J.J. Watt is confused.
The veteran Houston Texas defensive end was irritated not only by missed holding calls, but also by the referee’s admission to seeing it and not throwing a flag during a 13-12 Texans victory over the Jacksonville Jaguars in Week 2.
Watt calls out ref over no-calls
The Jaguars offense was called three times for holding, though more could have been called including, per the Houston Chronicle, the times Watt was tackled to the ground and later put in a headlock by rookie offensive tackle Jawaan Taylor.
Watt told the Chronicle that after the headlock the referee admitted he saw it and didn’t call it.
"There were a couple of holding calls out there, it's every week. The ref literally admitted to me that guy held me on one play, and he didn't throw the flag. I don't know what I'm supposed to do with that after a play. I look over at the ref and he says, 'Yes, I saw him hold you, but I didn't throw the flag.'
Watt, 30, had two tackles and a fumble recovery Sunday after a quiet start to his ninth NFL season.
Watt ‘fine’ with taking NFL’s fines
Players and coaches are typically fined for critiquing referring and Watt is OK with taking that hit. Via the Chronicle:
"I'll probably get fined for this and that's fine, but I don't know what to do with that. I'm also very confused. I don't know what to do there. It's just part of the game. It's something I've dealt with for a long time. I literally looked over at him and he said, 'I know, I saw it.'"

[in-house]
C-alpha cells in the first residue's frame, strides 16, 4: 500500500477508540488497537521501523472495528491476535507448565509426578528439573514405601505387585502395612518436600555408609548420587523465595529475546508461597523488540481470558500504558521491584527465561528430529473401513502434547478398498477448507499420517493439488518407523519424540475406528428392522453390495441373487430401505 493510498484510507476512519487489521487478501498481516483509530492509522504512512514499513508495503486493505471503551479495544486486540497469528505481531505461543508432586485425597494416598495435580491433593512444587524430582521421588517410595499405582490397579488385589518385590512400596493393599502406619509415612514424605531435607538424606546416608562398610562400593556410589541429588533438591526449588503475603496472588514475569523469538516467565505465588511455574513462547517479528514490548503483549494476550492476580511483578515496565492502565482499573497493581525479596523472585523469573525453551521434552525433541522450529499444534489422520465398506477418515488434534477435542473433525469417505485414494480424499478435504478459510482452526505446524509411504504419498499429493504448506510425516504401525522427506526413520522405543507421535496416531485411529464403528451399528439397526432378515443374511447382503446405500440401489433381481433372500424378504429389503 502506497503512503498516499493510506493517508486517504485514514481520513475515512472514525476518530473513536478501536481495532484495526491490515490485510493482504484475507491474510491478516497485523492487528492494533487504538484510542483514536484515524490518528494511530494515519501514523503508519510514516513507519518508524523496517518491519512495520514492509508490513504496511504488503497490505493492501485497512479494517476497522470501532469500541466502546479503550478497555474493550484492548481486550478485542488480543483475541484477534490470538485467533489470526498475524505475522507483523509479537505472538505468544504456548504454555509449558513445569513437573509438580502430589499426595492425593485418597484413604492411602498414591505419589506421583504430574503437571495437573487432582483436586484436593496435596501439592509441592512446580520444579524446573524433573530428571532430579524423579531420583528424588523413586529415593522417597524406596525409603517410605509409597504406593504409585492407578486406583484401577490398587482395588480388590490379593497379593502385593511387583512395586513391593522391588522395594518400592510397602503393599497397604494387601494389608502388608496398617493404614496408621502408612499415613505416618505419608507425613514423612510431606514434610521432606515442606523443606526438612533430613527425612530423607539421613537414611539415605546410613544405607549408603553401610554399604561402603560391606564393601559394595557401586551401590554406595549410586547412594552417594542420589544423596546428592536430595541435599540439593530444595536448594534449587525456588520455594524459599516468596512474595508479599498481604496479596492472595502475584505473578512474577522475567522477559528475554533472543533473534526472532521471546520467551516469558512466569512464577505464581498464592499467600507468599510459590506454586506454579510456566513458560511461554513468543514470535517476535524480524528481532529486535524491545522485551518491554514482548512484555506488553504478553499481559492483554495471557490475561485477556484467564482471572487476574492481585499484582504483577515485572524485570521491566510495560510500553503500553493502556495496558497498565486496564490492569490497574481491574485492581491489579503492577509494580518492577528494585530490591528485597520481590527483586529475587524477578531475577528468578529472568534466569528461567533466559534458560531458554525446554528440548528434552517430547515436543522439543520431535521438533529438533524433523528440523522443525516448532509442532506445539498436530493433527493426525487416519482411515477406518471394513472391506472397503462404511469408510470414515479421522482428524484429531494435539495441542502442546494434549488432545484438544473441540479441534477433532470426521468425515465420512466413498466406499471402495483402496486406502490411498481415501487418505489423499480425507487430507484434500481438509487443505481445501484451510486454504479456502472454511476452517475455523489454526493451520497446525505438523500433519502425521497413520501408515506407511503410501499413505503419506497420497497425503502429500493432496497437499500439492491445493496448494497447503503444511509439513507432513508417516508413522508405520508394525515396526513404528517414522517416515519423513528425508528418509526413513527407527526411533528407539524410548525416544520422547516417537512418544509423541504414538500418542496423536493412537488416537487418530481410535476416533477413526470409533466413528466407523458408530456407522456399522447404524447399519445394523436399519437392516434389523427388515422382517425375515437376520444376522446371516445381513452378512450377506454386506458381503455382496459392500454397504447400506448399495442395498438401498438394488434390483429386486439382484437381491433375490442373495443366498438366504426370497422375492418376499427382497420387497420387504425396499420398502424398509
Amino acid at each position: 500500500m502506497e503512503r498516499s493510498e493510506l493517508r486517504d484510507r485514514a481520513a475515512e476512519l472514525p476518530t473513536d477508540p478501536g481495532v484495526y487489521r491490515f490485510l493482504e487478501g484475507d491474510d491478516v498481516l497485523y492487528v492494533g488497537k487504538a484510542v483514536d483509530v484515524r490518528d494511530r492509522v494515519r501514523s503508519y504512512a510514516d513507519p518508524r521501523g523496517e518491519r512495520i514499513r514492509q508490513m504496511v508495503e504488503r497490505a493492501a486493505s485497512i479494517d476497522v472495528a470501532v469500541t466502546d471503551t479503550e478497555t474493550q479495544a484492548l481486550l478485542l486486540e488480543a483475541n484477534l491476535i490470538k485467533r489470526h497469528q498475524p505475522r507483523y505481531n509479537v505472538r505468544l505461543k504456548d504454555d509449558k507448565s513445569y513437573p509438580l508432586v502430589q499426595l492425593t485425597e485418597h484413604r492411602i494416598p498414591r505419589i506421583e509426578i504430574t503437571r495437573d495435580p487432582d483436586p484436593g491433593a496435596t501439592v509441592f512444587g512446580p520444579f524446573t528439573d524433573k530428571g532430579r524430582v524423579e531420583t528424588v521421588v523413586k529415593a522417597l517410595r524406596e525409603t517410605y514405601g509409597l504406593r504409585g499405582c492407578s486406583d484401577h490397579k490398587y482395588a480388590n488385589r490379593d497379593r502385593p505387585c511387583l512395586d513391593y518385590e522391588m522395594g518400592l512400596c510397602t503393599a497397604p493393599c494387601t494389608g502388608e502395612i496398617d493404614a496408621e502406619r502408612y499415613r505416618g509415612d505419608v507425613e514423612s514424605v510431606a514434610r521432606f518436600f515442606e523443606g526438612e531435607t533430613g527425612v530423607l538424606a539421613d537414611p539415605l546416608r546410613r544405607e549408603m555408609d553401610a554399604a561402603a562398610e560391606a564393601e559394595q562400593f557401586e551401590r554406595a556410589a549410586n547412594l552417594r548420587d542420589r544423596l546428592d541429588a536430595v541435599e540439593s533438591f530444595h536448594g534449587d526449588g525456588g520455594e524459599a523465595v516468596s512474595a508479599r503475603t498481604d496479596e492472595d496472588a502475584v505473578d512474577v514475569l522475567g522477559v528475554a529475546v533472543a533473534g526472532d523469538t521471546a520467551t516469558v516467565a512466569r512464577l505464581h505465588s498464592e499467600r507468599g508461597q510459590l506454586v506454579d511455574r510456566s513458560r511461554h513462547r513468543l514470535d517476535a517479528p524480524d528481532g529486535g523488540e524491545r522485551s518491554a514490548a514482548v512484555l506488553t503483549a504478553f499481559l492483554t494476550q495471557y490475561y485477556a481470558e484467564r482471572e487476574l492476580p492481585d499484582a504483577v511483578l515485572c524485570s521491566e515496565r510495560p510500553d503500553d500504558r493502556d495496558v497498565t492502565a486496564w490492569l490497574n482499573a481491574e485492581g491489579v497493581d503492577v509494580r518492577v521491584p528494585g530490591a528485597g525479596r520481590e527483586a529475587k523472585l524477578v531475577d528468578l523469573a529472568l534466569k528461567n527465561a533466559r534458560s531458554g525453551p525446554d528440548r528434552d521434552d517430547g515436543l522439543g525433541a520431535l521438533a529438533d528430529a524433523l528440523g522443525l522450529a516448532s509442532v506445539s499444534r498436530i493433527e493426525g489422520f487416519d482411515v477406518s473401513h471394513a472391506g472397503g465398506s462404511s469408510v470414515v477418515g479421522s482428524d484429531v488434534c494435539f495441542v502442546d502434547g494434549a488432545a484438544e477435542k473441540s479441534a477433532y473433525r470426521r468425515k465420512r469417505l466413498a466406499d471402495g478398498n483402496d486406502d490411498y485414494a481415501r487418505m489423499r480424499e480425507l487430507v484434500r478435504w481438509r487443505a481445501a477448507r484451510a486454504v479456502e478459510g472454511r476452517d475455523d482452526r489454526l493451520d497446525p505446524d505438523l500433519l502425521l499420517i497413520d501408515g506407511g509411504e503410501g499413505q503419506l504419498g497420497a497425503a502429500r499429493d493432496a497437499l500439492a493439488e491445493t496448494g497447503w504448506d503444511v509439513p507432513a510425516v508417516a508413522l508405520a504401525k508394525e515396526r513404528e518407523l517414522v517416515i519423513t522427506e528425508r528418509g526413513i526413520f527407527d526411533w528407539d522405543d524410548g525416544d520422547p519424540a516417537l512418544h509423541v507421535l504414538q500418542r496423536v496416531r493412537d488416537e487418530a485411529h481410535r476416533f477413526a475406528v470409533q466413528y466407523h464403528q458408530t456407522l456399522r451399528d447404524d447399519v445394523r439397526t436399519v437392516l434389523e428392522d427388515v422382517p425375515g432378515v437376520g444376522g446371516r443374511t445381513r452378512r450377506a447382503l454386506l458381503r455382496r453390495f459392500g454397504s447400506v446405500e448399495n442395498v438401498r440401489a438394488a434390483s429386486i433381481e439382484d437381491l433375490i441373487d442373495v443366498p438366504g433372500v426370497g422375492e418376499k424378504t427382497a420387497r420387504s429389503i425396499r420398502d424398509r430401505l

Coaches, most prominently Pittsburgh Steelers leader Mike Tomlin, took $25,000 fines last season after critiquing the refs. Tomlin was particularly incensed over a light roughing-the-passer call on Watt’s younger brother, T.J. Watt.
Watt’s past with holding calls
Watt has consistently spoken about the lack of holding calls made over the years. Almost a year ago to the day he said “that’s just what it is” following a 27-20 loss against the Patriots.
Watt told the media:
“You get used to it. You try to send in the tape, you try and do what you can, but that’s football. They’re going to hold you, they’re going to double-team you, they’re going to chip you ... I’m used to it.”
The difference between then and now is, according to Watt, a referee not only didn’t make the call but admitted to seeing the foul and then not blowing the whistle. That’s a much larger problem and it’s no wonder Watt is confused.
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